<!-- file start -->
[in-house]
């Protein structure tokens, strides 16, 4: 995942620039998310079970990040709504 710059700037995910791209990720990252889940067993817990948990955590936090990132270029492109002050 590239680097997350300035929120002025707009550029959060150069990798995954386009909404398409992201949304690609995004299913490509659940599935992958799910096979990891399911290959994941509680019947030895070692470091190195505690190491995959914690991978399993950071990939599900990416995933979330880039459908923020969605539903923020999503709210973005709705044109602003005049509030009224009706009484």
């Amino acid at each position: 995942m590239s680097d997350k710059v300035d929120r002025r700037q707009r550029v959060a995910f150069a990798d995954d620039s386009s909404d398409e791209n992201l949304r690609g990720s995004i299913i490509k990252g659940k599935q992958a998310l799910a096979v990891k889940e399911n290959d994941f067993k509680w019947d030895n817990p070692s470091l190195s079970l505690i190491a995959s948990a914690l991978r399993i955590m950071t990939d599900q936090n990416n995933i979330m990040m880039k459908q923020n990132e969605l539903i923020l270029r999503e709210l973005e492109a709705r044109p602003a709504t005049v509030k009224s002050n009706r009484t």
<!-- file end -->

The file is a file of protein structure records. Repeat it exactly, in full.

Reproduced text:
[in-house]
């Protein structure tokens, strides 16, 4: 995942620039998310079970990040709504 710059700037995910791209990720990252889940067993817990948990955590936090990132270029492109002050 590239680097997350300035929120002025707009550029959060150069990798995954386009909404398409992201949304690609995004299913490509659940599935992958799910096979990891399911290959994941509680019947030895070692470091190195505690190491995959914690991978399993950071990939599900990416995933979330880039459908923020969605539903923020999503709210973005709705044109602003005049509030009224009706009484």
């Amino acid at each position: 995942m590239s680097d997350k710059v300035d929120r002025r700037q707009r550029v959060a995910f150069a990798d995954d620039s386009s909404d398409e791209n992201l949304r690609g990720s995004i299913i490509k990252g659940k599935q992958a998310l799910a096979v990891k889940e399911n290959d994941f067993k509680w019947d030895n817990p070692s470091l190195s079970l505690i190491a995959s948990a914690l991978r399993i955590m950071t990939d599900q936090n990416n995933i979330m990040m880039k459908q923020n990132e969605l539903i923020l270029r999503e709210l973005e492109a709705r044109p602003a709504t005049v509030k009224s002050n009706r009484t």